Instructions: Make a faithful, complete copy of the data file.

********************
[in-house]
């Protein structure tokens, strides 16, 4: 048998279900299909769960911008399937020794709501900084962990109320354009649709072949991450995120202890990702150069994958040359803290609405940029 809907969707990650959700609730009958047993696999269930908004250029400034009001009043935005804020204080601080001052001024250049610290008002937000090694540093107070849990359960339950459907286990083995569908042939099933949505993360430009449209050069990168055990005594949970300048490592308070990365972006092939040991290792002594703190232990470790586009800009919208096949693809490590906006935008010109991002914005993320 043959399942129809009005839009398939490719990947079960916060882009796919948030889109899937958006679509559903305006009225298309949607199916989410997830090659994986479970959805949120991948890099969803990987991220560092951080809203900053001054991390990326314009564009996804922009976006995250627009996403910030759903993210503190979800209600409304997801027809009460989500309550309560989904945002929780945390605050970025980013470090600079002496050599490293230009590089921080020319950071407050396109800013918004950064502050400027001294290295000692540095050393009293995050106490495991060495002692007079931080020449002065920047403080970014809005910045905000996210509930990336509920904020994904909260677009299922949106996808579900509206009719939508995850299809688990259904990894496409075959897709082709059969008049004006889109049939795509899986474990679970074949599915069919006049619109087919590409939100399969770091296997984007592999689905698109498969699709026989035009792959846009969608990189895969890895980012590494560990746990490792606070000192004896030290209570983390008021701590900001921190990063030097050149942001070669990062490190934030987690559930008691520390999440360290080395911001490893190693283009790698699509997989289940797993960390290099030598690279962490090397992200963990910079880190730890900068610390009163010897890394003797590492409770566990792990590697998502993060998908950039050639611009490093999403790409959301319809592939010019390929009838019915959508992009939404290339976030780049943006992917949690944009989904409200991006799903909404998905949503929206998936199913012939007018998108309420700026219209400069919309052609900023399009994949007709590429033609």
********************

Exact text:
[in-house]
């Protein structure tokens, strides 16, 4: 048998279900299909769960911008399937020794709501900084962990109320354009649709072949991450995120202890990702150069994958040359803290609405940029 809907969707990650959700609730009958047993696999269930908004250029400034009001009043935005804020204080601080001052001024250049610290008002937000090694540093107070849990359960339950459907286990083995569908042939099933949505993360430009449209050069990168055990005594949970300048490592308070990365972006092939040991290792002594703190232990470790586009800009919208096949693809490590906006935008010109991002914005993320 043959399942129809009005839009398939490719990947079960916060882009796919948030889109899937958006679509559903305006009225298309949607199916989410997830090659994986479970959805949120991948890099969803990987991220560092951080809203900053001054991390990326314009564009996804922009976006995250627009996403910030759903993210503190979800209600409304997801027809009460989500309550309560989904945002929780945390605050970025980013470090600079002496050599490293230009590089921080020319950071407050396109800013918004950064502050400027001294290295000692540095050393009293995050106490495991060495002692007079931080020449002065920047403080970014809005910045905000996210509930990336509920904020994904909260677009299922949106996808579900509206009719939508995850299809688990259904990894496409075959897709082709059969008049004006889109049939795509899986474990679970074949599915069919006049619109087919590409939100399969770091296997984007592999689905698109498969699709026989035009792959846009969608990189895969890895980012590494560990746990490792606070000192004896030290209570983390008021701590900001921190990063030097050149942001070669990062490190934030987690559930008691520390999440360290080395911001490893190693283009790698699509997989289940797993960390290099030598690279962490090397992200963990910079880190730890900068610390009163010897890394003797590492409770566990792990590697998502993060998908950039050639611009490093999403790409959301319809592939010019390929009838019915959508992009939404290339976030780049943006992917949690944009989904409200991006799903909404998905949503929206998936199913012939007018998108309420700026219209400069919309052609900023399009994949007709590429033609």